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It’s been a burning question since Jane the Virgin‘s series premiere: When, and to whom, would Jane Villanueva (Gina Rodriguez) lose her virginity?
It’s a reasonable question considering the title of The CW show, and one the series seemed to be willing to take its sweet time answering despite Jane having given birth (!) at the end of season one, and having tied the knot (!!) at the end of season two.
The comedy (nearly) answered that question in the second episode of the season when Michael (Brett Dier) finally got the clear from his doctor to resume such physical activities after being shot, and he and Jane promptly ran out of the doctor’s office as fast as they could. As the narrator himself said, “I’m not messing around this time: They’re actually going to do it! Say goodbye to Jane the Virgin.”
With Jane’s virginity poised to disappear, the question has suddenly transformed into: Why now? The Hollywood Reporter asked showrunner Jennie Snyder Urman just that.
“It felt like the right time where we put her through enough and we pulled as many frustrating stories about the fact that she’s a mom and now married and still a virgin,” Urman says. “I just felt like now was the time. I didn’t have any drama or comedy left in that device.”
Urman says she always imagined the time would come “somewhere around season three,” but “I didn’t know how close it would be at the beginning of season three. We didn’t want to stall just to stall but we wanted to find the place where we thought it was right.”
In previous years, Urman had thought up a few guidelines for how and when Jane would have sex for the first time: namely, that it wouldn’t ever happen in a season premiere or finale.
“I wanted to make sure that we exploited all of that, comedically and emotionally, for her and made it frustrating. But at the same time, I wanted it to end because that’s not what this show is ultimately about,” she says. “You start to lose a little bit of credibility and beyond that, it’s something that I want to know what she’s like when she does have sex and how that changes her and what she expects and what it is and isn’t. I think those are all important steps.”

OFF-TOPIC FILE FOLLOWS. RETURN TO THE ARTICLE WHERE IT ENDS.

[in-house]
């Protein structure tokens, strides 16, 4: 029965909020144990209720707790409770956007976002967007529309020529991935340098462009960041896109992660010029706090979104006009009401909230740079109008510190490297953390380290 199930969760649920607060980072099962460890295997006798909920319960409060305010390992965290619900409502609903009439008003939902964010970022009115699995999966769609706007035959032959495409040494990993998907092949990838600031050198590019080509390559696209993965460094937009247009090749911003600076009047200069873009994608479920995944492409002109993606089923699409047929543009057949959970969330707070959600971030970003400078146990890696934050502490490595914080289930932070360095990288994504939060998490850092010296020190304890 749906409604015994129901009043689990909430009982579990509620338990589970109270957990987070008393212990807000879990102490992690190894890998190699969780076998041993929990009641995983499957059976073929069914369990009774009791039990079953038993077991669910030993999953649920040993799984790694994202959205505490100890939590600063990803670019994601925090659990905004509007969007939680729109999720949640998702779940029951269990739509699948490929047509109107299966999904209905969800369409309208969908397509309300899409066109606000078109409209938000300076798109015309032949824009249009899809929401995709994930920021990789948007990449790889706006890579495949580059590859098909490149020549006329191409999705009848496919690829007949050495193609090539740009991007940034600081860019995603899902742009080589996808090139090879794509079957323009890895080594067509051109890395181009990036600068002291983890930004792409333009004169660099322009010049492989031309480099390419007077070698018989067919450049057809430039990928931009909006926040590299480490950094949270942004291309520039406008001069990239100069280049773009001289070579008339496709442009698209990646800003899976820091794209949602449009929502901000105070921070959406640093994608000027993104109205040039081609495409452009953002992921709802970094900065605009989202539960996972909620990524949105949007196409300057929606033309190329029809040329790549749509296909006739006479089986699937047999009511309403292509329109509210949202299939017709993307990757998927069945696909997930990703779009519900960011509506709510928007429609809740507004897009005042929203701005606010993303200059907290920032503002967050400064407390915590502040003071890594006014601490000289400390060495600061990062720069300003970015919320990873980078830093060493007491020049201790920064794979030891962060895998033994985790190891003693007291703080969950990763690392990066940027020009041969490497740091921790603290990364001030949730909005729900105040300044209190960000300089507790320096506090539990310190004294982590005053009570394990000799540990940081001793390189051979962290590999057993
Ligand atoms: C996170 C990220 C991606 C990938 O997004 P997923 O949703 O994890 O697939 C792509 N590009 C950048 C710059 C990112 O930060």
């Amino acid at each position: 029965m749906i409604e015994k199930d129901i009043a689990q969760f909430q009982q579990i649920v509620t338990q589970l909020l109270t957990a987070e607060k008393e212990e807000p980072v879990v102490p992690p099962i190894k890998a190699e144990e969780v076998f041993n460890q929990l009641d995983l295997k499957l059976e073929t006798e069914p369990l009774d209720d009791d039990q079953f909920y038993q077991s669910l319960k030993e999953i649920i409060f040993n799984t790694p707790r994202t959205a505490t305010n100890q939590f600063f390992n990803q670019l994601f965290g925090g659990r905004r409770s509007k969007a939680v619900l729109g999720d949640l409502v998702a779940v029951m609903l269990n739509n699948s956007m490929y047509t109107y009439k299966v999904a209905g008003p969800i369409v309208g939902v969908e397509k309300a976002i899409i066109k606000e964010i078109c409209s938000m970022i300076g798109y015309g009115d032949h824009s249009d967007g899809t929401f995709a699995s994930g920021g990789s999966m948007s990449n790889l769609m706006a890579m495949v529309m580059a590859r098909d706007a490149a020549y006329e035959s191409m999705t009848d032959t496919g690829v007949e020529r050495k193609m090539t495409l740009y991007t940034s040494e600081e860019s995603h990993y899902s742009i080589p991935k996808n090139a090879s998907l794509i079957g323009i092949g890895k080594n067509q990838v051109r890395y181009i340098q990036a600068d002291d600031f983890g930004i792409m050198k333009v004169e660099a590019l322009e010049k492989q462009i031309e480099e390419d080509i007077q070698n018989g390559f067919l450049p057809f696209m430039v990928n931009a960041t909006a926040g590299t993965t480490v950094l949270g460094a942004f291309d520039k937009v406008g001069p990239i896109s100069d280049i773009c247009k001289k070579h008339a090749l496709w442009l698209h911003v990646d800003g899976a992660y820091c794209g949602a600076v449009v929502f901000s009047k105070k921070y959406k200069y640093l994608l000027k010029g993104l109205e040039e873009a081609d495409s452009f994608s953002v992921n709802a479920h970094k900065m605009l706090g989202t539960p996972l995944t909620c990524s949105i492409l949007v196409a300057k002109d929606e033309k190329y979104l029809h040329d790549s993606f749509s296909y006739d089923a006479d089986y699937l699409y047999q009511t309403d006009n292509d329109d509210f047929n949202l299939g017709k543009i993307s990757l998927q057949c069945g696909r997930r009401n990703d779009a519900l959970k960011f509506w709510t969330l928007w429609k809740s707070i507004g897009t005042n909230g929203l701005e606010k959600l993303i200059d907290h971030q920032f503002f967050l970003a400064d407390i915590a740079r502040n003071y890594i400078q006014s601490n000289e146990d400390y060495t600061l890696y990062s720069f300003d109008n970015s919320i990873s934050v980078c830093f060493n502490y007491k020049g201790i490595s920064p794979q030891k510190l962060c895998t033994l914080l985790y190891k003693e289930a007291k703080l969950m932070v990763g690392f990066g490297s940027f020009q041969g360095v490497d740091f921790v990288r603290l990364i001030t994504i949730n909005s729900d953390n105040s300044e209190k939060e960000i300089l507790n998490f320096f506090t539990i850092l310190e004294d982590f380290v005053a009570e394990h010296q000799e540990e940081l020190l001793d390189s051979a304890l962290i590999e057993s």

However, Urman is quick to note having sex won’t change Jane that much. “She has sex, but she’s still the same person,” she says. “She is a person with so many different identities and so many different things that make her character interesting. … Once we get rid of the Virgin thing, then we can just open it up to other things that define her which I hope the series has done.”
So how exactly will the show change given how much the title plays up on her sexual prowess (or lack thereof). The word “Virgin” will remain, but will appear as crossed out with new descriptors added in depending on the episode.
“We’re keeping the title but with changes, like a line crossed through, like ‘Jane the Guilty Catholic,'” Urman explains. Closing the book on Jane’s virginity is not only a sigh of relief for fans, but also for Urman.
She says, “I was happy to let go of that.”
Jane the Virgin airs Mondays at 9 p.m. on The CW.
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